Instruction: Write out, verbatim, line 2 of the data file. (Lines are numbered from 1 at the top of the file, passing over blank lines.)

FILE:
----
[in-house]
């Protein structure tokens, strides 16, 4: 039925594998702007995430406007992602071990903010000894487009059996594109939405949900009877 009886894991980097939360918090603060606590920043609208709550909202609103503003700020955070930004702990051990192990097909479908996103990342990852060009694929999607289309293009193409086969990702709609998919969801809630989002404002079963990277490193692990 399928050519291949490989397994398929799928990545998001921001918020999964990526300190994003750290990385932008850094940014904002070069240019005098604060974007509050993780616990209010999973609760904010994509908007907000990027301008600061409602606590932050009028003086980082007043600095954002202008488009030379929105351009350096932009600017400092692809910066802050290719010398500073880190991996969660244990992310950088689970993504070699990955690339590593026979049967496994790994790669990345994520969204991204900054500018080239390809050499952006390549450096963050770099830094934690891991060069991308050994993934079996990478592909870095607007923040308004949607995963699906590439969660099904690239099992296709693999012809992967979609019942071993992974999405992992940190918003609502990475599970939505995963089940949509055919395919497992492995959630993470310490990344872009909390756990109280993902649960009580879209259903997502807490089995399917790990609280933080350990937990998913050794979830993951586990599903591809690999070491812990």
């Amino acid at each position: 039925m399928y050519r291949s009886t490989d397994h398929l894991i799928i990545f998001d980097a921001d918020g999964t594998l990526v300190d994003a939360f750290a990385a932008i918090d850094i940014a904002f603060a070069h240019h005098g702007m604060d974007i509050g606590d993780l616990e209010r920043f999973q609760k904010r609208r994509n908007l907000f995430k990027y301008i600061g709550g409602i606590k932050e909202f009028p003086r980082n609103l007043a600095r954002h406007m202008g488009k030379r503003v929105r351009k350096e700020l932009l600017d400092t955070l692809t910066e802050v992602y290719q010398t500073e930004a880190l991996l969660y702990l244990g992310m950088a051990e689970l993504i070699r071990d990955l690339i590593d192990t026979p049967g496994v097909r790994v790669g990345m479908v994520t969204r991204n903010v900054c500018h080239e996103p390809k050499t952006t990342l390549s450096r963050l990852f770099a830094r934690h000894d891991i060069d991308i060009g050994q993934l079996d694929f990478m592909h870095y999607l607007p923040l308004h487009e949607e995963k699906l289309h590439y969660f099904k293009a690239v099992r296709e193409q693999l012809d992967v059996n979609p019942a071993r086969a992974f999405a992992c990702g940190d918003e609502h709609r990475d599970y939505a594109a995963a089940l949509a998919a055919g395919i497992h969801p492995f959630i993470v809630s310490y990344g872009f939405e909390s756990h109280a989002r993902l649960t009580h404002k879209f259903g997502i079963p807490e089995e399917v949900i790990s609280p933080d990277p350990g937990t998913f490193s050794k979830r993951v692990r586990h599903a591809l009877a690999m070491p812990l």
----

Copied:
């Protein structure tokens, strides 16, 4: 039925594998702007995430406007992602071990903010000894487009059996594109939405949900009877 009886894991980097939360918090603060606590920043609208709550909202609103503003700020955070930004702990051990192990097909479908996103990342990852060009694929999607289309293009193409086969990702709609998919969801809630989002404002079963990277490193692990 399928050519291949490989397994398929799928990545998001921001918020999964990526300190994003750290990385932008850094940014904002070069240019005098604060974007509050993780616990209010999973609760904010994509908007907000990027301008600061409602606590932050009028003086980082007043600095954002202008488009030379929105351009350096932009600017400092692809910066802050290719010398500073880190991996969660244990992310950088689970993504070699990955690339590593026979049967496994790994790669990345994520969204991204900054500018080239390809050499952006390549450096963050770099830094934690891991060069991308050994993934079996990478592909870095607007923040308004949607995963699906590439969660099904690239099992296709693999012809992967979609019942071993992974999405992992940190918003609502990475599970939505995963089940949509055919395919497992492995959630993470310490990344872009909390756990109280993902649960009580879209259903997502807490089995399917790990609280933080350990937990998913050794979830993951586990599903591809690999070491812990």